Speaking of views after dark, the place to get that classic Space Needle shot is tiny Kerry Park on the southern slope of Queen Anne Hill. It covers barely an acre, but that’s enough to give you the panorama of Elliott Bay, downtown and the needle, which turns 50 this year. (It was built for the 1962 World’s Fair.) 211 W. Highland Drive; (206) 684-4075,

Next up, four stops on Capitol Hill, a community known for its large gay population and rollicking night life. Then three stops in the University District, and one downtown.

Oddfellows Café & Bar took over an old Oddfellows Lodge in 2008, 100 years after the building went up. The restaurant is open from 8 a.m. until “late,” which in this bar-rich neighborhood means something. About 90% of the interior, furniture and fixtures are said to have been salvaged, recycled or repurposed. The ceilings are high, some of the walls are brick and dinner main dishes go for $12 to $18. 1525 10th Ave.; (206) 325-0807,

Elliott Bay Book Co., a local institution with big inventory and frequent readings, endured on Main Street at Pioneer Square for more than 35 years. Then in 2010, the bookshop moved to new Capitol Hill headquarters with wood floors and exposed rafters. 1521 10th Ave.; (206) 624-6600,


Cal Anderson Park is an urban reinvention story: The park was expanded and transformed in 2005 by covering an old reservoir. On the evening we showed up, the tennis court was packed with grown-up hipsters (and one brave kid) playing dodge ball. Other days they do bike polo, hula-hooping and “cardboard tube fights.” 1635 11th Ave.; (206) 684-4075,

Molly Moon’s Homemade Ice Cream is a chain with five locations and a seasonally evolving menu that recently included vegan coconut chunk, honey lavender and Earl Grey. The Capitol Hill Molly Moon’s stands across the street from Cal Anderson Park, around the corner from the Oddfellows Café and Elliott Bay Book Co. 917 E. Pine St.; (206) 708-7947,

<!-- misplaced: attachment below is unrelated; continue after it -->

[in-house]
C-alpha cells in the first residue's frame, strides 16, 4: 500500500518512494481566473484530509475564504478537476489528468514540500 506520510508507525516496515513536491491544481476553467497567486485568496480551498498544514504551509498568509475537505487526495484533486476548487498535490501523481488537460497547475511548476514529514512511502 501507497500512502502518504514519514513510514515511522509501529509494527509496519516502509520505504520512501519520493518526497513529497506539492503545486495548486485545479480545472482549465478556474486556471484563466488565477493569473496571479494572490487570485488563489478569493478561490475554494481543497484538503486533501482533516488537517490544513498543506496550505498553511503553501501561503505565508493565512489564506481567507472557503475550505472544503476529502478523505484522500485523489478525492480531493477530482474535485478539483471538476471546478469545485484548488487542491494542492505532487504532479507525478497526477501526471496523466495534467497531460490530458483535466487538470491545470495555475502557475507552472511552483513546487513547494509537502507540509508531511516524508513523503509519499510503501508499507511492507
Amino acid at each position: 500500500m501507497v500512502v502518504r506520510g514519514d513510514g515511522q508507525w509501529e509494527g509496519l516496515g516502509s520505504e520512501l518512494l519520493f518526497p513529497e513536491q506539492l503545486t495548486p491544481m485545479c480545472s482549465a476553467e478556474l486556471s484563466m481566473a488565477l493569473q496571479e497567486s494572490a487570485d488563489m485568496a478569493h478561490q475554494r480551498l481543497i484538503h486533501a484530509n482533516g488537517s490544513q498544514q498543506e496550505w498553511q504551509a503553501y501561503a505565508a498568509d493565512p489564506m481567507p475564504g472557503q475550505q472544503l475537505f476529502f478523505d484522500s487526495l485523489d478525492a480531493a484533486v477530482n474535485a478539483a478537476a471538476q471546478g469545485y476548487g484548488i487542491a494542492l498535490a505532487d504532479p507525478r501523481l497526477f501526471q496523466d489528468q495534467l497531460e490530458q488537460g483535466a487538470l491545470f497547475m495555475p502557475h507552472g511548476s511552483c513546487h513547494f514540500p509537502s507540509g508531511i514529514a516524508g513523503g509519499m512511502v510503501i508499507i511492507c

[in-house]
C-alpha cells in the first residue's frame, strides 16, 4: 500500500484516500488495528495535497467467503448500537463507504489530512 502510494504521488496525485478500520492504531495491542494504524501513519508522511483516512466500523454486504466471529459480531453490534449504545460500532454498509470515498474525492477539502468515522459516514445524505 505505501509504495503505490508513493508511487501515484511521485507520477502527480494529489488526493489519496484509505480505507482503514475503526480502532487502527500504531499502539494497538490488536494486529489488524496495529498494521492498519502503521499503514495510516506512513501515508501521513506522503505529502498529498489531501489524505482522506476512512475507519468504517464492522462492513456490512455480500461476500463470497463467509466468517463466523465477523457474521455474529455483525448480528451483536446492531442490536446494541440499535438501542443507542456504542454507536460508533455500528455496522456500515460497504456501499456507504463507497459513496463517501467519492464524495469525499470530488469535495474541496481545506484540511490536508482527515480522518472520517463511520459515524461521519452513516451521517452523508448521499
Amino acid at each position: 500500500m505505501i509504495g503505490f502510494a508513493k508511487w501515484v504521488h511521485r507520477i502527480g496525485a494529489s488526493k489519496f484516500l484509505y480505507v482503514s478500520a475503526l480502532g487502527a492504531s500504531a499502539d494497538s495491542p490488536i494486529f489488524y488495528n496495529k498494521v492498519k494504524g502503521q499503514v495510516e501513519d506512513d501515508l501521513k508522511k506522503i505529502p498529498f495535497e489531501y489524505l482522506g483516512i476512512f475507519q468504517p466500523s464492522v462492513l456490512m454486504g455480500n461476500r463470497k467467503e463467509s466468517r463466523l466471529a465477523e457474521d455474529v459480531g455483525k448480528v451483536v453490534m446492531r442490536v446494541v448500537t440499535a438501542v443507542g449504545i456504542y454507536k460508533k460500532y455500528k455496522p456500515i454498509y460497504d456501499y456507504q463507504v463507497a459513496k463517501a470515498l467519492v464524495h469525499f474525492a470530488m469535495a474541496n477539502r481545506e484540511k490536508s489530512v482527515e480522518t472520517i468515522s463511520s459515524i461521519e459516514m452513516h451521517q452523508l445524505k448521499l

Breakfast, lunch or dinner would be enough to lure me to the University District’s Agua Verde Café & Paddle Club, especially considering the prices and the Mexican regional dishes. (Most dinner main dishes about $8 to $14.) But this little café sits at the edge of quirky, scenic Portage Bay, which connects Lake Union and Lake Washington. The other half of the enterprise is a paddle club that rents single and double kayaks and stand-up paddleboards for $15 to $20 an hour. 1303 N.E. Boat St.; (206) 545-8570,

The Hotel Deca is a striking 16-story slice of Streamline Moderne, built in 1931 near the University of Washington campus in the heart of the often-scruffy University District. Rooms for two from $159. 4507 Brooklyn Ave. N.E.; (206) 634-2000,

The street parking and 27-step climb to the front door will scare away some people, but once you’ve ascended, the Chambered Nautilus Bed & Breakfast Inn is a pleasant hillside property in the University District. The main house is a handsome blue-and-white Georgian Colonial, almost 100 years old, and the four suites are basically one- and two-bedroom apartments, with full kitchens, in a newer neighboring building. Ten units in all. Rates from $149 in summer. 5005 22nd Ave. N.E.; (206) 522-2536,

OK, admit it, you’re going to Pike Place Market, even though you’ve already been a time or two. Don’t feel guilty for being an obvious tourist. But do leave time for another stop about a mile west. Olympic Sculpture Park rises at the edge of Elliott Bay. It’s a cunning use of 9 formerly industrial acres, with works by about a dozen artists, including a big, orange “Eagle” by Alexander Calder; a stainless steel tree (“Split” by Roxy Paine); and a series of rippling, rusty steel slabs from Richard Serra called “Wake.” Its café, Taste, is open 9 a.m. to 3 p.m. weekends in summer. 2901 Western Ave.; (206) 654-3100,